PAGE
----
Metabolic Brain Disease

, Volume 33, Issue 4, pp 1203–1210 | Cite as

Comparative effect of coffee robusta and coffee arabica (Qahwa) on memory and attention

  • Waheeb D. M. Alharbi
  • Aisha Azmat
  • Muhammad Ahmed
Original Article


The comparative effects of coffee robusta and coffee arabica (Qahwa) on different attention and memory related assignments were measured in a double-blind study of 300 healthy young adult women who were randomly assigned to one of three different drinks: Group I (coffee robusta sachet dissolved in 100 ml of hot water): Group II (coffee arabica): and group III (100 ml water only). Cognitive function was assessed by standardized tests. Several monitoring cognitive tests and tasks were specifically chosen and performed to investigate the comparative effects of coffee robusta (CR) and coffee arabica (Qahwa; AC) on sleepiness (sleep and clear headed scale), attention (trail A & B, symbol digit, letter cancellation), general cognitive ability (stroop test) and memory (card test). Data was interpreted by analysis of variance (ANOVA). The present study revealed that coffee robusta has beneficial effects on attention, general cognitive ability and memory. Higher though non-significant cognitive scores were associated with coffee robusta consumption. Although, consumption of coffee arabica (Qahwa) has significant effects (P < 0.05) on sleepiness, attention, general cognitive ability and memory and it significantly improve reaction time and correct responses. Since different tasks were related to the sustained attention and working memory processes, results would suggest that coffee arabica (qahwa) could increase the memory and efficiency of the attentional system might be due to the presence of chlorogenic acids (CGA) which are found in less quantity in coffee robusta. However, more studies using larger samples and different tasks are necessary to better understand the effects of coffee robusta and arabica (Qahwa) on attention and memory.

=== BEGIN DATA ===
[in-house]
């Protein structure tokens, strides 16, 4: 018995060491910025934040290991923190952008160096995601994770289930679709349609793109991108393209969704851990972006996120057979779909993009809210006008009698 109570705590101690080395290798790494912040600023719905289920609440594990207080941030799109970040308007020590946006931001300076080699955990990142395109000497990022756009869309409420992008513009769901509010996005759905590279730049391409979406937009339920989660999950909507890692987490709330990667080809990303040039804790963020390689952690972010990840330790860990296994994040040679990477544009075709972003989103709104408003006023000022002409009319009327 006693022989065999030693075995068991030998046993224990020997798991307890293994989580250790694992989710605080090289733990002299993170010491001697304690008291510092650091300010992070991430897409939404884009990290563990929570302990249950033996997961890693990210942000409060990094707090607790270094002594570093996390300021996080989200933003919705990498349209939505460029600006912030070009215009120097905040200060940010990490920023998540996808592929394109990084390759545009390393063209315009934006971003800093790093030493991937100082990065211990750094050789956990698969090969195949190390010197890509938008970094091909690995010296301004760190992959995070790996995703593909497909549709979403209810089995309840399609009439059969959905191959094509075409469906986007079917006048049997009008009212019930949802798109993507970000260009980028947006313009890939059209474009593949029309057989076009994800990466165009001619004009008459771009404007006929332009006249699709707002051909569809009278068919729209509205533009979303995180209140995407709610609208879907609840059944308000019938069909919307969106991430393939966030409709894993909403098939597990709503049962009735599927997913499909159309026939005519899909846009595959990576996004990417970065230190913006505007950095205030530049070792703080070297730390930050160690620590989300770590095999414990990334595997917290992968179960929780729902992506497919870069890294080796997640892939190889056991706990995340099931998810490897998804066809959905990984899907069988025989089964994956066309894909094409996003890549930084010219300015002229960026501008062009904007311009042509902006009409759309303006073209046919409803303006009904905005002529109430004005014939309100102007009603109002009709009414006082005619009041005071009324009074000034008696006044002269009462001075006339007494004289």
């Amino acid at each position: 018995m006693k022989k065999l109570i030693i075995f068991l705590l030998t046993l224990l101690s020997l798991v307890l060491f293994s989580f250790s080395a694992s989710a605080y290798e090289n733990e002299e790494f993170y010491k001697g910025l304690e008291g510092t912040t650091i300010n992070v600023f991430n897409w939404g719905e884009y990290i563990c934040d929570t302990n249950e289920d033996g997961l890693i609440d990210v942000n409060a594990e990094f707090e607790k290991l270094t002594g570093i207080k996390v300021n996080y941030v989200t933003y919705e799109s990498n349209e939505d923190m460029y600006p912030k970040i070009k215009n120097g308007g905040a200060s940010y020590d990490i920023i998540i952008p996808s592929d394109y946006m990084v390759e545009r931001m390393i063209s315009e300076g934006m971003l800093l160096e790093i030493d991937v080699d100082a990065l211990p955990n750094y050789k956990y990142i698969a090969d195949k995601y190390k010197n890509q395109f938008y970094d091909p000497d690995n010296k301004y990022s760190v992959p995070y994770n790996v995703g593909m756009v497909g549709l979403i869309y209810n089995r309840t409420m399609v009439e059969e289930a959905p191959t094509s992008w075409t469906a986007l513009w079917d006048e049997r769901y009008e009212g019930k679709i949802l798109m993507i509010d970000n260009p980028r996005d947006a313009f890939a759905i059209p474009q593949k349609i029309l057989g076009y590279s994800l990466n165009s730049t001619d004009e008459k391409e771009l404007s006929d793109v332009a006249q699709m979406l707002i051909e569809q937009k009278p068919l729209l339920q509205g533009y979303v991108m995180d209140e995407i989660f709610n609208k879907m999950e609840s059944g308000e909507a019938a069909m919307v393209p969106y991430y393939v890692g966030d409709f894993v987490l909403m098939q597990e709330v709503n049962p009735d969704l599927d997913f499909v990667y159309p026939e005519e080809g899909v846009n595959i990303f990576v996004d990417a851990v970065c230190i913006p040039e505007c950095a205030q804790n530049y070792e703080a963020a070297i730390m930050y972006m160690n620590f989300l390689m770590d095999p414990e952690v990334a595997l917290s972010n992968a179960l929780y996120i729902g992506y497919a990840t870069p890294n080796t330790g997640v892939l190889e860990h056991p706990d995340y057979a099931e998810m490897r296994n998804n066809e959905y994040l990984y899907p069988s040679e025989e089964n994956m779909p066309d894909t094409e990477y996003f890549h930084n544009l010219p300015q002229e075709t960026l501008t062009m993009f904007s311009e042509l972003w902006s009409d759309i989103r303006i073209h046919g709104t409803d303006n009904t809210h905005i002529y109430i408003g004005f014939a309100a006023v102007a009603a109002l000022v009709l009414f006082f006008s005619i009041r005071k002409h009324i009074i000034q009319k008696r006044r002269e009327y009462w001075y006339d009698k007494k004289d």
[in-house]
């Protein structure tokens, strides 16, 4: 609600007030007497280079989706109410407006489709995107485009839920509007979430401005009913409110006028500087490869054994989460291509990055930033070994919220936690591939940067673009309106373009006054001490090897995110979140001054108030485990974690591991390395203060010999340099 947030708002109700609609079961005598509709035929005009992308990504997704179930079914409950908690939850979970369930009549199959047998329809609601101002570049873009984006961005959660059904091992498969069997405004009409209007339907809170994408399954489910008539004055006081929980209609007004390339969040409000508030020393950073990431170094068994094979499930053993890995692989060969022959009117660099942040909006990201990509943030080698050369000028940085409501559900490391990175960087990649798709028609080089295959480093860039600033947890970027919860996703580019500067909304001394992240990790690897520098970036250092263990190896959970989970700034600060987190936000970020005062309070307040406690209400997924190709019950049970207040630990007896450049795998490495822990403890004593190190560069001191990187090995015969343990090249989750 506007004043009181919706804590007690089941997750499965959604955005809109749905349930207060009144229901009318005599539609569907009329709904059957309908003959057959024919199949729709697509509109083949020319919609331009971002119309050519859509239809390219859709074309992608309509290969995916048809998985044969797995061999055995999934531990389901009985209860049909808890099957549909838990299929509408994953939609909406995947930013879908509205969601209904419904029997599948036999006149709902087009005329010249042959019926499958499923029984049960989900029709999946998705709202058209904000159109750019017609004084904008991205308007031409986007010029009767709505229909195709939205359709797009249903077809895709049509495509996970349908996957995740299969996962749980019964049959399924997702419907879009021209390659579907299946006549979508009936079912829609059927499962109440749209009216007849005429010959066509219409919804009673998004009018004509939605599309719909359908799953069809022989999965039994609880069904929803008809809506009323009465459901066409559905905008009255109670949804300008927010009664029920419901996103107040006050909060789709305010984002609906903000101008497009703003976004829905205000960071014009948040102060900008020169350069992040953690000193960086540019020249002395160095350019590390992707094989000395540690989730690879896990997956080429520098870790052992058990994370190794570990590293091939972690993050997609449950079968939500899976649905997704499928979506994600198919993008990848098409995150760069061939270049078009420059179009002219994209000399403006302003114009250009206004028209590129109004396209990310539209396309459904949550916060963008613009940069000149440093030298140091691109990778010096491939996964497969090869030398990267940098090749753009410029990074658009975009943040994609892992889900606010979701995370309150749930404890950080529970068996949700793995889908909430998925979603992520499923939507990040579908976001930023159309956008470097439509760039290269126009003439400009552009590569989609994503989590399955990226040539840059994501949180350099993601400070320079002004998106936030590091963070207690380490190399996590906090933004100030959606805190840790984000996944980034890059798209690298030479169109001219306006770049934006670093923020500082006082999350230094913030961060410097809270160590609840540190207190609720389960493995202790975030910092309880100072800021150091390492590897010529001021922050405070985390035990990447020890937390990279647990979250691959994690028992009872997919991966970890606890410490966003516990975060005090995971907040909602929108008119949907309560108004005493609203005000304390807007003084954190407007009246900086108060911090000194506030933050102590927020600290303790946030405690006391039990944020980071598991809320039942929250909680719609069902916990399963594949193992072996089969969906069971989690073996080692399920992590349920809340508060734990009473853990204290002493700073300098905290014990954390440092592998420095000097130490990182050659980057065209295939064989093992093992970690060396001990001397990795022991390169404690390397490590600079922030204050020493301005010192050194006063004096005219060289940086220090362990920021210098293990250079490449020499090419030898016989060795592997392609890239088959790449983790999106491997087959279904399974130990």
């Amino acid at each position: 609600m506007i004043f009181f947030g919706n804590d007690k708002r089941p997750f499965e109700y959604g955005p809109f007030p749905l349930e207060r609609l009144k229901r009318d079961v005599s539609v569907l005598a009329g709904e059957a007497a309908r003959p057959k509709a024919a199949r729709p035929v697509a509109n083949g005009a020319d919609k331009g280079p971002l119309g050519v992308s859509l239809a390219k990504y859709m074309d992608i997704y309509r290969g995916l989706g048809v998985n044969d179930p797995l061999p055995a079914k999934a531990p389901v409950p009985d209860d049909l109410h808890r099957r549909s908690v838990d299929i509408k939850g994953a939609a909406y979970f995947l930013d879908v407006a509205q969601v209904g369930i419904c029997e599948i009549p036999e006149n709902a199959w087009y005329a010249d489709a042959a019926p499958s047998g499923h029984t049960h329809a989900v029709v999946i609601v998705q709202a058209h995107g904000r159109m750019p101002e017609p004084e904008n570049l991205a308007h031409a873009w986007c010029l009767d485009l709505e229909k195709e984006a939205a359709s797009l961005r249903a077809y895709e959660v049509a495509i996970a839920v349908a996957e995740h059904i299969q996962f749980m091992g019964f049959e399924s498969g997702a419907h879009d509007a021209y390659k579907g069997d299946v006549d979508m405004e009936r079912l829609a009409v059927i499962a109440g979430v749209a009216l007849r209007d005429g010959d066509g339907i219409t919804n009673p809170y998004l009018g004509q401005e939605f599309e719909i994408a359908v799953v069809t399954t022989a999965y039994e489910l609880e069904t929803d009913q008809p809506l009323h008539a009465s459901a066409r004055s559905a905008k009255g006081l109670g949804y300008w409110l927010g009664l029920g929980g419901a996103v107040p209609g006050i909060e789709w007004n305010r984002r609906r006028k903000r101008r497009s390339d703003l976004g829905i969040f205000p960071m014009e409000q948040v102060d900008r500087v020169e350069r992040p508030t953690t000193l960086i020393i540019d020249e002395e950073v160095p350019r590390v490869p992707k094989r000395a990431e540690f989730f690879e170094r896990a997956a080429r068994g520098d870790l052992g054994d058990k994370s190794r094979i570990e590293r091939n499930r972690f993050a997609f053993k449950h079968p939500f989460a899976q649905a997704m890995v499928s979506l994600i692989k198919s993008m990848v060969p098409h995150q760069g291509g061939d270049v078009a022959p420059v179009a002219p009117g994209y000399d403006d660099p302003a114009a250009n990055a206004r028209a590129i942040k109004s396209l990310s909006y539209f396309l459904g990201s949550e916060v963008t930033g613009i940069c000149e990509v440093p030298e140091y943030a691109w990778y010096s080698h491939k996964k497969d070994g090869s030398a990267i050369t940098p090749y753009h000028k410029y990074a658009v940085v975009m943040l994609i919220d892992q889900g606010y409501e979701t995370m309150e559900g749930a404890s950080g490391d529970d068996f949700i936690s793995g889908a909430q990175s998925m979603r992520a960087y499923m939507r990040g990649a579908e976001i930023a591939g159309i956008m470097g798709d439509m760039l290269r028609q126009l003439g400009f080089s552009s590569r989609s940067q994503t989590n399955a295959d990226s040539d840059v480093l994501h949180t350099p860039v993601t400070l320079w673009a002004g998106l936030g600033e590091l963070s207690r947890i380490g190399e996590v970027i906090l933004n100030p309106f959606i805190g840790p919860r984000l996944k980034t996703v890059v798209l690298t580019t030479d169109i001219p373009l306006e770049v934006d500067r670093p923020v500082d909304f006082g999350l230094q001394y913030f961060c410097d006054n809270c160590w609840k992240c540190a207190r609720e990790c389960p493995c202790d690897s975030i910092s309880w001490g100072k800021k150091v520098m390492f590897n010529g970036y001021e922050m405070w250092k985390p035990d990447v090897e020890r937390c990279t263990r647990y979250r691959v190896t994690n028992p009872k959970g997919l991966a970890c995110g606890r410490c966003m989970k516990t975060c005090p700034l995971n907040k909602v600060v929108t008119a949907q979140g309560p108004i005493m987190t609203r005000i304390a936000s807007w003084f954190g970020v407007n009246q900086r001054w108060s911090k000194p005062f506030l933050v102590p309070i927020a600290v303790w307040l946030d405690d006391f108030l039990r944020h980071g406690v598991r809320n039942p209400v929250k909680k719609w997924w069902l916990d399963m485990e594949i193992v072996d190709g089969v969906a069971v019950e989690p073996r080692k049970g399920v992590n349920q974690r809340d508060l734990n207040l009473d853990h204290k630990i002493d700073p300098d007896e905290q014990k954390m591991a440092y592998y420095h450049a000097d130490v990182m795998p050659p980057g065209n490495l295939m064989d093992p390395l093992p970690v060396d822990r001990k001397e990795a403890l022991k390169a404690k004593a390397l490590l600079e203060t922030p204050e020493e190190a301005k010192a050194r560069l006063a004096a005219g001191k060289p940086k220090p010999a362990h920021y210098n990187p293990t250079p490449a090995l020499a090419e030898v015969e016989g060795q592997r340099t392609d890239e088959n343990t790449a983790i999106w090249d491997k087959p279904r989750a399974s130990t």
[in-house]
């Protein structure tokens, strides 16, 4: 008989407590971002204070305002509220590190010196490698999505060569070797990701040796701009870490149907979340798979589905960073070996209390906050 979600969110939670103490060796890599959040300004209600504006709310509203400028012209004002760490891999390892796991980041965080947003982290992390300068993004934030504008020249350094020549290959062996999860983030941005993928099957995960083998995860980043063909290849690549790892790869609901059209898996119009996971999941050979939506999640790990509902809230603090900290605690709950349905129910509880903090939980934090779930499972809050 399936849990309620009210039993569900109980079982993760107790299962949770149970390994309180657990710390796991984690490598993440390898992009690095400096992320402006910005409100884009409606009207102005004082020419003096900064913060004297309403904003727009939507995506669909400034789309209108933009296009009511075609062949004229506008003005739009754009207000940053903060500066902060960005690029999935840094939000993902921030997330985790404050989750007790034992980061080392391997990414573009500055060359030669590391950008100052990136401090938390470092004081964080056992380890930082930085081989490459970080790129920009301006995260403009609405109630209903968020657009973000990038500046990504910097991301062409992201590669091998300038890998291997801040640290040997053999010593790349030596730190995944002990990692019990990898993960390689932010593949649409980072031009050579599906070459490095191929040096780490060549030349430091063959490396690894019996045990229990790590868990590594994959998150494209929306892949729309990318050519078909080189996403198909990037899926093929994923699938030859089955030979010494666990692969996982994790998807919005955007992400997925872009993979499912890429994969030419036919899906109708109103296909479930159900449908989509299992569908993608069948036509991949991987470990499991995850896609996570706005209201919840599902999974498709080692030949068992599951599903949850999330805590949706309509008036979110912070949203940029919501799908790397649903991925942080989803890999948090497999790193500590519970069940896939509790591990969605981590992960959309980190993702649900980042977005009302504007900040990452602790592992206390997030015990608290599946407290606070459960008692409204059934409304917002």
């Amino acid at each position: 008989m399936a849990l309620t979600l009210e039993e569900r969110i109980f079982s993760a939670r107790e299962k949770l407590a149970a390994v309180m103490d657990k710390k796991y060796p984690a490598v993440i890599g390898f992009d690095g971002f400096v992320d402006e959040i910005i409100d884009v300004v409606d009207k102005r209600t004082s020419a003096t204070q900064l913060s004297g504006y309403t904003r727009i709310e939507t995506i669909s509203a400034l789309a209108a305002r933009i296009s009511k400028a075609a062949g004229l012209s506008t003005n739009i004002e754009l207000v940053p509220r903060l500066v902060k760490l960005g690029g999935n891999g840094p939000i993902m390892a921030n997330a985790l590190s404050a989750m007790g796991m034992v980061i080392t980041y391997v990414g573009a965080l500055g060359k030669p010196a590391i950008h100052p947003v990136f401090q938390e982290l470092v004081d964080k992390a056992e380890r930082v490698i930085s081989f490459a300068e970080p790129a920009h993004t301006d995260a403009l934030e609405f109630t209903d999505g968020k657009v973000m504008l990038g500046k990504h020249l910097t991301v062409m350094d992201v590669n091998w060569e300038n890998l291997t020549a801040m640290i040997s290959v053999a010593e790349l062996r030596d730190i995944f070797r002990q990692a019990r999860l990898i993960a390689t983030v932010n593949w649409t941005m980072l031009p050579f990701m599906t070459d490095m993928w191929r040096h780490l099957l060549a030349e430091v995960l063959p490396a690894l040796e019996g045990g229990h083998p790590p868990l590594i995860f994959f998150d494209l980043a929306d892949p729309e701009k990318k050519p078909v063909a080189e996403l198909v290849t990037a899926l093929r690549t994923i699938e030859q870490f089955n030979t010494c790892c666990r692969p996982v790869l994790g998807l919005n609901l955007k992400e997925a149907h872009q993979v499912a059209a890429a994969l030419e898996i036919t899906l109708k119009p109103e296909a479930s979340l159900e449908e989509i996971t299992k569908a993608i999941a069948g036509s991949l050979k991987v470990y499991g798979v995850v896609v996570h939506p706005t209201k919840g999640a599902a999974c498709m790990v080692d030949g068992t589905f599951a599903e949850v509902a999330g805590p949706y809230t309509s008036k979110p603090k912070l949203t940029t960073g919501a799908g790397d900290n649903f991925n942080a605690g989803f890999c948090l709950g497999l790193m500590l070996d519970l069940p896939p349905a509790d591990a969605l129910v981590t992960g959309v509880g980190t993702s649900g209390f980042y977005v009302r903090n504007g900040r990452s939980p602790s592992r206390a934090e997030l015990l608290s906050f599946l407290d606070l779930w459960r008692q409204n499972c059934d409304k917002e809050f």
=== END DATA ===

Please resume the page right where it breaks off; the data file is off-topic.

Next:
Coffee robusta (CR) Coffee arabica (Qahwa) Cognition Memory Attention Psychomotor performance 



The authors are grateful to Miss Lujain Kuwair, Miss Lama Farsi, Miss Kholud Sannan, Miss Sheren Farsi, Miss Omneya Sannan, Miss Eman Monef Faculty of Applied Medical Sciences, Umm-Al-Qura University, Makkah, Saudi Arabia, for providing their assistance in collecting data.

Compliance with ethical standards

Conflict of interests

The authors have no conflict of interest.


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Copyright information

© Springer Science+Business Media, LLC, part of Springer Nature 2018

Authors and Affiliations

  • Waheeb D. M. Alharbi
    • 1
  • Aisha Azmat
    • 1
  • Muhammad Ahmed
    • 2
  1. 1.Department of Physiology, Faculty of MedicineUmm-Al-Qura UniversityMakkahSaudi Arabia
  2. 2.Department of Pharmacology, Faculty of PharmacyUmm-Al-Qura UniversityMakkahSaudi Arabia

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